It’s official: Magneto is a good citizen. This New Yorker strolls the streets calmly, unfazed by the sights and sounds of the busy city. Horn honks, sidewalk trash, subway smells, touchy passersby—Magneto takes it all in stride. Magneto is a good dog. And his owner has the papers to prove it.
The American Kennel Club (AKC) officially recognizes dogs that demonstrate good citizenship. The official title for these city-wise pups is Urban Canine Good Citizen. The Urban CGC is one of four titles the AKC gives for doggie citizenship.
Dogs must have a registered AKC number and pass the basic Canine Good Citizen test before being allowed to take the urban version of the exam.
The basic test has been around for about 25 years. More than 700,000 dogs have passed. The urban version requires a bit more self-restraint on the part of the pooch.
AKC officials administer the Urban CGC test in tough city settings. Streets, cars, noises, elevators, outdoor cafes, and other distractions are all part of the real-world exam.
Dogs perform a 10-step test of skills. For example, they must wait patiently for “walk” lights at pedestrian crossings, clamber in and out of cars or taxis, and ignore tempting street food. Two of the most difficult parts of the test involve a dog’s tolerating hugs and strokes from strangers and remaining still while its owner browses in a dog-friendly shop.
Some people think the test of doggie etiquette is barking up the wrong tree. “It’s more that the owners could step up their game,” observed one New Yorker.
Why do owners put their dogs through these urban paces? For one thing, it’s a way to “consider others,” as in Philippians 2:3. But additionally, from a practical point of view, some people believe good dog behavior will pay off. Some homeowners’ insurers have agreed to cover certain breeds with the basic canine good citizen title according to the AKC. Further, some think the Urban CGC title might help get a beloved pet into the best co-ops and condos.
What does the pooch get for its efforts? The AKC awards each dog that successfully passes the citizenship test the suffix “CGC” after its name—that and a doggie treat.
Some canines will do anything to stay out of the doghouse.
Below is a picture of Onyx--he's finally ready for adoption! :)
And here's a picture of Daisy the terrier mix:
And Abigail the Chihuahua mix:
I love bok choy, its one of my favorite vegetables. Yeah, I wasn't overly fond of Thor, but when I looked up different comic book names for dogs, it was one of the more popular ones.
Here are a bunch of misc. vegetable names for a theme:
And cactus themed names:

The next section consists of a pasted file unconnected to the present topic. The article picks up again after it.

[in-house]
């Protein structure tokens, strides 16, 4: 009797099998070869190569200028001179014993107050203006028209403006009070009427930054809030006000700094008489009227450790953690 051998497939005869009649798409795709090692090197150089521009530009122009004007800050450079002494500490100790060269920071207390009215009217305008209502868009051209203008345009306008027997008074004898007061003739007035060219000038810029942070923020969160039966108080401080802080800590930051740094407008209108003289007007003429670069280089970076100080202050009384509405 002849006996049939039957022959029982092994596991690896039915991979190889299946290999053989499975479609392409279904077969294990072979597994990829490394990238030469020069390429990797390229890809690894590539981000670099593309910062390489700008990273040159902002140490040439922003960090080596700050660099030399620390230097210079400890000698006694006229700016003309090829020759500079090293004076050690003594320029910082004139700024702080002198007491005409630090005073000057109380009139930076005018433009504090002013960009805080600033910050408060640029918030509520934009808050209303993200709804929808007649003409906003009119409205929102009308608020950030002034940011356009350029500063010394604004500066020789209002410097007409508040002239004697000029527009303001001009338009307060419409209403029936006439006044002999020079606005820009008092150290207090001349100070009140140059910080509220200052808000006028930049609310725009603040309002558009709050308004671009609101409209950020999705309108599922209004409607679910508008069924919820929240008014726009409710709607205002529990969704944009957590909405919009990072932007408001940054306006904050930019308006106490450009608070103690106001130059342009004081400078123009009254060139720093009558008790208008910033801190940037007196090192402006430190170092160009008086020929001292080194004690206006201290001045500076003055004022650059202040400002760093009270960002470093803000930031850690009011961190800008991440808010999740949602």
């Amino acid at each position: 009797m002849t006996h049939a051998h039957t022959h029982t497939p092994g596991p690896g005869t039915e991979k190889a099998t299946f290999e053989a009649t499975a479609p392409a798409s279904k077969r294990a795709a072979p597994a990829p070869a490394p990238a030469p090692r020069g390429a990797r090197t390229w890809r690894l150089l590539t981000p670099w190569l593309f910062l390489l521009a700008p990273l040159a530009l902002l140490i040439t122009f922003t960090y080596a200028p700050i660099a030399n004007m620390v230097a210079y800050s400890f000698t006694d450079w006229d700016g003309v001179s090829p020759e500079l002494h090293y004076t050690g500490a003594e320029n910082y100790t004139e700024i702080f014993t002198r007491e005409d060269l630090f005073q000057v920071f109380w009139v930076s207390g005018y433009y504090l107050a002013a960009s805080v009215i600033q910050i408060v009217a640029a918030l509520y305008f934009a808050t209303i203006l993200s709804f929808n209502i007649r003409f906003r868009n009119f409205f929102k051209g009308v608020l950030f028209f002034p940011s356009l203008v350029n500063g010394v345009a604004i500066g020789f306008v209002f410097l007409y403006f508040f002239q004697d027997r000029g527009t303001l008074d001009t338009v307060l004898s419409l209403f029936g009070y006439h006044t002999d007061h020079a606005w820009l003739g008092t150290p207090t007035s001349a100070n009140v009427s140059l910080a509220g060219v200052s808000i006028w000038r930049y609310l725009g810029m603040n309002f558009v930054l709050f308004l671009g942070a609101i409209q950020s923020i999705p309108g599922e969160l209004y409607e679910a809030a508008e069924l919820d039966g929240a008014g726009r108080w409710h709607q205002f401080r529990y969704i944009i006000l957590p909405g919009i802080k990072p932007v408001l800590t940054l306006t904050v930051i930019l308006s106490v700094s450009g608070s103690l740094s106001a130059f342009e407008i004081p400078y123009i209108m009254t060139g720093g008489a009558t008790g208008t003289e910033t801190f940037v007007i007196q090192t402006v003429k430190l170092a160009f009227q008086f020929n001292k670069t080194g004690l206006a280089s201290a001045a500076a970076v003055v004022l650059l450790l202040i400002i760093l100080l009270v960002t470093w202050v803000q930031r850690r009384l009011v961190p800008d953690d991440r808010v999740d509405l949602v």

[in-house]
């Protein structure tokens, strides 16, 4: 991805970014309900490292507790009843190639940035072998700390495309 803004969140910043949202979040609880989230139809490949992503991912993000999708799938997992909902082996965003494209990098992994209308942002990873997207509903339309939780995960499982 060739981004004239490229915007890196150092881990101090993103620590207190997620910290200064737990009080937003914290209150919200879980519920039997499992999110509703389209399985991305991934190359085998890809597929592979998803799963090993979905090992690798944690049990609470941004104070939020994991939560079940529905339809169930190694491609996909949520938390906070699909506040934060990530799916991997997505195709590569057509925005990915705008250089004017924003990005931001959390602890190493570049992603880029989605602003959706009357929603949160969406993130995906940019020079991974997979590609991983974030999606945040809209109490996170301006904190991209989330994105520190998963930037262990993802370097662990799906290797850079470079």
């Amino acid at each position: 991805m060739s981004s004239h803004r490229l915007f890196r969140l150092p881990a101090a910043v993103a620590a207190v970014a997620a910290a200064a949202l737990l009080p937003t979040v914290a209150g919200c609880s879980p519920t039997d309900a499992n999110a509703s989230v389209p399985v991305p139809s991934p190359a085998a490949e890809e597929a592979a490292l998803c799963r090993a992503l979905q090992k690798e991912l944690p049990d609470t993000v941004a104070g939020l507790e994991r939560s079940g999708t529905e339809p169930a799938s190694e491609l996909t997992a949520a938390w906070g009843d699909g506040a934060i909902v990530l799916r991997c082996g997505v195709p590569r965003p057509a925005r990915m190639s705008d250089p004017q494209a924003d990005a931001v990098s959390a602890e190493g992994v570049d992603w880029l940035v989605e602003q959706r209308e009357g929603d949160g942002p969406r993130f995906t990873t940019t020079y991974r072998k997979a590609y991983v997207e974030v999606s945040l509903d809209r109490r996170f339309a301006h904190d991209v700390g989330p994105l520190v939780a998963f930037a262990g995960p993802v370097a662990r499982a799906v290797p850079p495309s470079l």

And element names:
• Scandium (Scandi)
• Vanadium (Vana)
No, I know what an animal shelter is. I meant, what do u mean by starting ur own shelter?
Love them all. :-)
I don't really understand what you mean. Could you re-word it?
Do you mean, what does it take to start a shelter?
Sorry I meant u asked me if I would like to start my own animal shelter. What exactly does that mean?
It means, would you like to start and run your own animal shelter? (For example, putting together a board of directors, doing all of the legal stuff, finding a facility or building one, getting prepared for animals, accepting animals, raising funds, etc.)
What I really am asking is if you like domestic animals (mainly dogs and cats), would you want to rescue them and find them forever homes?
Wow. Well, of course. The problem is, I don't have the finances or the resources to do it. Do u have an animal shelter?
No, I don't have an animal shelter. (But I volunteer at one.)
However, I wish to start one when I grow up.
On a scale of 1-10, how much do you love animals? On a scale of 1-10, how much do you want to start an animal shelter?
Um, 10 for I love animals, and 10 for animal shelter, but like I said, I don't have the resources. It would be great, but it would cost a fortune, and I don't have that kind of money.
Onyx the pit bull mix is the one of the sweetest dogs that I've ever met! Even though he's a tripod (a dog with 3 legs), he still likes to jump up and run around. He takes treats gently and is just a great dog!
Ryker, 2 year old pit bull mix, is very jumpy and mouthy. He's like a miniature Diego, only different in breed and size. Below is a picture of Ryker:
Duke, a 4 year old Chihuahua mix, is going to get adopted in a day or so! He's a cute little guy that gets along well with another dog (Abigail, a tan and white Chihuahua mix), and jumped up on my lap a few times. Below is a picture of Duke:
Abigail, a black and tan 6-8 month old female Chihuahua mix may get adopted soon. Below is a picture of Abigail:
Abby the German shepherd mix is pretty much the same. I think that somebody is interested in her, but she's going to have to stay at the shelter for a while longer because the staff are giving her a bit of training.